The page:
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Today we take a look at the National Climatic Data Center…
If you haven’t noticed, the climate is changing. The ice caps are slowly melting, sea-levels are rising, and temperatures are increasing. Over hundreds of years, climate data has been collected—from the earliest notations of rain and storms from our early ancestors, to the non-stop data collection of the latest weather technology—to help us better understand the world we live in and the weather that affects us. That data has to be categorized, stored and able to be accessed at any moment, and that’s where the National Climatic Data Center–a subdivision of the National Oceanic and Atmospheric Administration (NOAA)–comes in, giving researchers the opportunity to look at these large amounts of data and use their knowledge to help climate change.
The NCDC and climate change
The National Climatic Data Center (NCDC) is located in Asheville, NC and hasn’t always been the gigantic data center you see today. In the early 20th century, weather data was collected, but scattered across the country in various archives, but in 1951, the government combined the weather records from the U.S. Weather Bureau, Air Force, and Navy, moved it all to Asheville, NC and created the National Weather Records Center (NWRC). At the time, the center didn’t have high-tech servers collecting, sorting and analyzing data— it was still a series of computer punch cards and millions of pages of written weather observations. In 1970, the NWRC was consolidated into the NOAA and renamed the National Climatic Center. Eventually, it was renamed the National Climatic Data Center and moved into the Veach-Baley Federal Building in downtown Asheville.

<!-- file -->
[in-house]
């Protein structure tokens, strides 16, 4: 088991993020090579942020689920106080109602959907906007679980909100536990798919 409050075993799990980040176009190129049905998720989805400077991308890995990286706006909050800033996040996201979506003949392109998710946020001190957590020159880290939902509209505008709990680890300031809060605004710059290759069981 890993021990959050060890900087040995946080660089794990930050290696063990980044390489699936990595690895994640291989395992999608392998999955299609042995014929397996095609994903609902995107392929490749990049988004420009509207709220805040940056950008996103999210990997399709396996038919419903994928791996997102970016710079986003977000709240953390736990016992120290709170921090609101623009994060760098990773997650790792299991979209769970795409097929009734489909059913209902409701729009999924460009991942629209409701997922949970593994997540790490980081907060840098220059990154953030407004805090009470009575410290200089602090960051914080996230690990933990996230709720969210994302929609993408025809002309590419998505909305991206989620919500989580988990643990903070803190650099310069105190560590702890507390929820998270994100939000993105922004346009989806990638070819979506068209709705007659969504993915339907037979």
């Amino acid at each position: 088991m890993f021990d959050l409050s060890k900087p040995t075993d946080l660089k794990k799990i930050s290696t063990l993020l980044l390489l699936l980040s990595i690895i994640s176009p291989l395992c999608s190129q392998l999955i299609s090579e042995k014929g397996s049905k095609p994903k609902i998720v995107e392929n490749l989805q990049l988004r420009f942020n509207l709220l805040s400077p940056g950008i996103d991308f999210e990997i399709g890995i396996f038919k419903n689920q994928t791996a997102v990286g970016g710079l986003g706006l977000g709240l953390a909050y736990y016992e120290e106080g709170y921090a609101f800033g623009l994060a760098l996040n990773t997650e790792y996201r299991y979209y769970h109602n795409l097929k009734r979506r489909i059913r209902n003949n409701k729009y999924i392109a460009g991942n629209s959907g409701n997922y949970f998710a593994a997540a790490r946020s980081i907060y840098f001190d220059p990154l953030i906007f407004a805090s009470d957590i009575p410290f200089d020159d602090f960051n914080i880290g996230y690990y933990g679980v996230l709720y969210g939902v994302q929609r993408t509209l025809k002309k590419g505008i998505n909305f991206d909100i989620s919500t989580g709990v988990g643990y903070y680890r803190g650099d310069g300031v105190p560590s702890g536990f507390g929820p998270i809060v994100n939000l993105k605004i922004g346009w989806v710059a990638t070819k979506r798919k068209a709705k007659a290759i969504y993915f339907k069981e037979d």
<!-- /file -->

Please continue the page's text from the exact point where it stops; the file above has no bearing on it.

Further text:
So, what is today’s NCDC like? With the advancement of weather technology, hundreds of gigabytes of new information are added every day. That’s data collection from satellite, weather balloons, airport stations, ships, aircrafts and any other weather-data-collecting source you can think of. Currently, the NCDC houses over 14 petabytes of data, dating back to nearly 150 years. The center archives almost all of the data received by the NOAA, as well as running the World Data Center for Meteorology, so the amount of processing power and servers needed is amazing.
The data is processed, stored and analyzed at the center itself, allowing researchers unique access to one of the biggest datasets anywhere in an attempt to predict the climate change of our Earth based on its history. Think about it: weather from everywhere, every day, at all hours of the day is being collected and stored in a single data center. For reference, from 2004 to 2013, NCDC’s weather data archive grew from 2 to the current 14 petabytes that is housed in the facility currently (and more coming in everyday).
The NCDC continues to be committed to researching the climate change going on in our planet and how their data can help make changes in the present to preserve the future.